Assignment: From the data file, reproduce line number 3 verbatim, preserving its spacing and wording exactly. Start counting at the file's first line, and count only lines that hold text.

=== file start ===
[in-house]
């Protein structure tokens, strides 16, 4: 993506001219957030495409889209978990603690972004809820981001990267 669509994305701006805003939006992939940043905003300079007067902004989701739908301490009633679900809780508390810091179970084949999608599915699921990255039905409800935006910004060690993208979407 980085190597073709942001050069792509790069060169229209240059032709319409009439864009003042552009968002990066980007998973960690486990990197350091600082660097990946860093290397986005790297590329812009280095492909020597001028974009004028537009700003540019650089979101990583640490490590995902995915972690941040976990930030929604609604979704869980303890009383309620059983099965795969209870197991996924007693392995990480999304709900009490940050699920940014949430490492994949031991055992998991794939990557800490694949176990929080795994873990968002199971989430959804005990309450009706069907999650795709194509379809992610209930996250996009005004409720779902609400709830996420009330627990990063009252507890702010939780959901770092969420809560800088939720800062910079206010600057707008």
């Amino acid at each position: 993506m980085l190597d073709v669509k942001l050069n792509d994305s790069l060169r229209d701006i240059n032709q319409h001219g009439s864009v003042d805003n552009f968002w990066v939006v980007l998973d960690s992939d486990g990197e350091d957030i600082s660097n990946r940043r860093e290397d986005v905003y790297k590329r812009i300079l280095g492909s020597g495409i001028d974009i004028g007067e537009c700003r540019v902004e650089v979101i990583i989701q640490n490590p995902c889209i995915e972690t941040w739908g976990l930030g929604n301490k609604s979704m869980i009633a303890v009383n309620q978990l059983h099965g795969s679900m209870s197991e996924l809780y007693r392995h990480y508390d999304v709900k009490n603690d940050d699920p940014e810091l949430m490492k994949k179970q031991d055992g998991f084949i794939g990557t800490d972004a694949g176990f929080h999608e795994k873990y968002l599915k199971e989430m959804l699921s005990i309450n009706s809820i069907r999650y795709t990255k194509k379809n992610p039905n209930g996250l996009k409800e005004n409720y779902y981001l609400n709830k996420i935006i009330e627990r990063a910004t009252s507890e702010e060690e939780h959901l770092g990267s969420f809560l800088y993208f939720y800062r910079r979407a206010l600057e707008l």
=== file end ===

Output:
């Amino acid at each position: 993506m980085l190597d073709v669509k942001l050069n792509d994305s790069l060169r229209d701006i240059n032709q319409h001219g009439s864009v003042d805003n552009f968002w990066v939006v980007l998973d960690s992939d486990g990197e350091d957030i600082s660097n990946r940043r860093e290397d986005v905003y790297k590329r812009i300079l280095g492909s020597g495409i001028d974009i004028g007067e537009c700003r540019v902004e650089v979101i990583i989701q640490n490590p995902c889209i995915e972690t941040w739908g976990l930030g929604n301490k609604s979704m869980i009633a303890v009383n309620q978990l059983h099965g795969s679900m209870s197991e996924l809780y007693r392995h990480y508390d999304v709900k009490n603690d940050d699920p940014e810091l949430m490492k994949k179970q031991d055992g998991f084949i794939g990557t800490d972004a694949g176990f929080h999608e795994k873990y968002l599915k199971e989430m959804l699921s005990i309450n009706s809820i069907r999650y795709t990255k194509k379809n992610p039905n209930g996250l996009k409800e005004n409720y779902y981001l609400n709830k996420i935006i009330e627990r990063a910004t009252s507890e702010e060690e939780h959901l770092g990267s969420f809560l800088y993208f939720y800062r910079r979407a206010l600057e707008l």